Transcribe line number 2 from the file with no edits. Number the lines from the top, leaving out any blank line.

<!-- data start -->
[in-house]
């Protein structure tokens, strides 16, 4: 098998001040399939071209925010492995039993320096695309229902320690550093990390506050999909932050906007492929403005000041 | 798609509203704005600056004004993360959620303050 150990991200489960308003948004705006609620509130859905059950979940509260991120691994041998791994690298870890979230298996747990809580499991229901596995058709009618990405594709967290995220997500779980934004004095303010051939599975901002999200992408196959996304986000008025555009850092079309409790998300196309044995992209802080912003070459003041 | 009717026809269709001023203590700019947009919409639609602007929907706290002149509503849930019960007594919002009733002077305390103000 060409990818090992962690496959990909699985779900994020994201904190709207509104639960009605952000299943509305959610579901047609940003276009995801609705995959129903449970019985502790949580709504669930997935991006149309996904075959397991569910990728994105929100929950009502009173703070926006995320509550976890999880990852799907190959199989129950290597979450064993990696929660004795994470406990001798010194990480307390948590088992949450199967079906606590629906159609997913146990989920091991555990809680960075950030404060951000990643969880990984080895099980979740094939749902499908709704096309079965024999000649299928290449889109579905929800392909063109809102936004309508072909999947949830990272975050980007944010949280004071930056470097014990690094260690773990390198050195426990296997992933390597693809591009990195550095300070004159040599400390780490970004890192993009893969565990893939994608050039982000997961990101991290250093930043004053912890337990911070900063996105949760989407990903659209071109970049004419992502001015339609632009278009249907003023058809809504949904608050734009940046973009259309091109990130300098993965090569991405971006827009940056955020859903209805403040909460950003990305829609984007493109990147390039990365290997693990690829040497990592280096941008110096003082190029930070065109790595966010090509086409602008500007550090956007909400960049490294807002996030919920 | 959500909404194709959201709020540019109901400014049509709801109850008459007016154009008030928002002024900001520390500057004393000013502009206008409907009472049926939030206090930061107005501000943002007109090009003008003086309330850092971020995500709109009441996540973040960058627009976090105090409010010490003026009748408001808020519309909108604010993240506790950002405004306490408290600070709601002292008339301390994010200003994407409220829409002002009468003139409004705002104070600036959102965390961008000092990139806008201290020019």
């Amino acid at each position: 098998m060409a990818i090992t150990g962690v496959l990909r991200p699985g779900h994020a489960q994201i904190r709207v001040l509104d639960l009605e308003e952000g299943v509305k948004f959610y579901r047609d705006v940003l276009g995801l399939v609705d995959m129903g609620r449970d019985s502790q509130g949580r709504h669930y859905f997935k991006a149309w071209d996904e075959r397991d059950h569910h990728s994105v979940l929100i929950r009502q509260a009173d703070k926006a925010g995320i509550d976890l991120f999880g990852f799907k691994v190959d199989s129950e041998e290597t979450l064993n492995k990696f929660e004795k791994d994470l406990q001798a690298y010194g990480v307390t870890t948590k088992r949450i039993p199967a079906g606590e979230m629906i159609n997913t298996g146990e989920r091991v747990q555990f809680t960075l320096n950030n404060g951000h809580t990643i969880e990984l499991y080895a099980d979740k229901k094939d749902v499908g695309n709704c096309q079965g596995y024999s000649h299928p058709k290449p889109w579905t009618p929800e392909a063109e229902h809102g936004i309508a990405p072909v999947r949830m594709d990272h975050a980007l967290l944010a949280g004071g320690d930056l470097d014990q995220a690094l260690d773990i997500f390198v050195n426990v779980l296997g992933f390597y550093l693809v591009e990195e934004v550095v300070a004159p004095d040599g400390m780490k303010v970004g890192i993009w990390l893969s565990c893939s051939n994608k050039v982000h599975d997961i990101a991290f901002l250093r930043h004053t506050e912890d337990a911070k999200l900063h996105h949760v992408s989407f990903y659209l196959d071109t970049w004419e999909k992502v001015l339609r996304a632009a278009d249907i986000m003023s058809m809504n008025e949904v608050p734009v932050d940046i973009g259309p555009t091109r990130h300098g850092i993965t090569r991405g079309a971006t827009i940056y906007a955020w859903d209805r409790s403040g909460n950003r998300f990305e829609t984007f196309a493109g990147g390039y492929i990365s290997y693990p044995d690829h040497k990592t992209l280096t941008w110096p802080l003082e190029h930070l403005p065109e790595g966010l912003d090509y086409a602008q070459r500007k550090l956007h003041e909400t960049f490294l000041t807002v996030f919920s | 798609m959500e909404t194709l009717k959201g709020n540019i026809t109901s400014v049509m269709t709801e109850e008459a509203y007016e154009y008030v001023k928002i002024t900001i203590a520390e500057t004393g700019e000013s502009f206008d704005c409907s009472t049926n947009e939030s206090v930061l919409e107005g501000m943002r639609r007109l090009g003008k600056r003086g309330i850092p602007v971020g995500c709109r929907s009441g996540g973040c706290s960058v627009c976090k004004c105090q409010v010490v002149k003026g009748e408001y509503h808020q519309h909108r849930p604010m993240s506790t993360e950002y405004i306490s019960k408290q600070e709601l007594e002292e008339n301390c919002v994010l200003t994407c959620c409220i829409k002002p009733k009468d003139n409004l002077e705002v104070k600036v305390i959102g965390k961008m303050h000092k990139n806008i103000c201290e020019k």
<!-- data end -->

């Protein structure tokens, strides 16, 4: 098998001040399939071209925010492995039993320096695309229902320690550093990390506050999909932050906007492929403005000041 | 798609509203704005600056004004993360959620303050 150990991200489960308003948004705006609620509130859905059950979940509260991120691994041998791994690298870890979230298996747990809580499991229901596995058709009618990405594709967290995220997500779980934004004095303010051939599975901002999200992408196959996304986000008025555009850092079309409790998300196309044995992209802080912003070459003041 | 009717026809269709001023203590700019947009919409639609602007929907706290002149509503849930019960007594919002009733002077305390103000 060409990818090992962690496959990909699985779900994020994201904190709207509104639960009605952000299943509305959610579901047609940003276009995801609705995959129903449970019985502790949580709504669930997935991006149309996904075959397991569910990728994105929100929950009502009173703070926006995320509550976890999880990852799907190959199989129950290597979450064993990696929660004795994470406990001798010194990480307390948590088992949450199967079906606590629906159609997913146990989920091991555990809680960075950030404060951000990643969880990984080895099980979740094939749902499908709704096309079965024999000649299928290449889109579905929800392909063109809102936004309508072909999947949830990272975050980007944010949280004071930056470097014990690094260690773990390198050195426990296997992933390597693809591009990195550095300070004159040599400390780490970004890192993009893969565990893939994608050039982000997961990101991290250093930043004053912890337990911070900063996105949760989407990903659209071109970049004419992502001015339609632009278009249907003023058809809504949904608050734009940046973009259309091109990130300098993965090569991405971006827009940056955020859903209805403040909460950003990305829609984007493109990147390039990365290997693990690829040497990592280096941008110096003082190029930070065109790595966010090509086409602008500007550090956007909400960049490294807002996030919920 | 959500909404194709959201709020540019109901400014049509709801109850008459007016154009008030928002002024900001520390500057004393000013502009206008409907009472049926939030206090930061107005501000943002007109090009003008003086309330850092971020995500709109009441996540973040960058627009976090105090409010010490003026009748408001808020519309909108604010993240506790950002405004306490408290600070709601002292008339301390994010200003994407409220829409002002009468003139409004705002104070600036959102965390961008000092990139806008201290020019």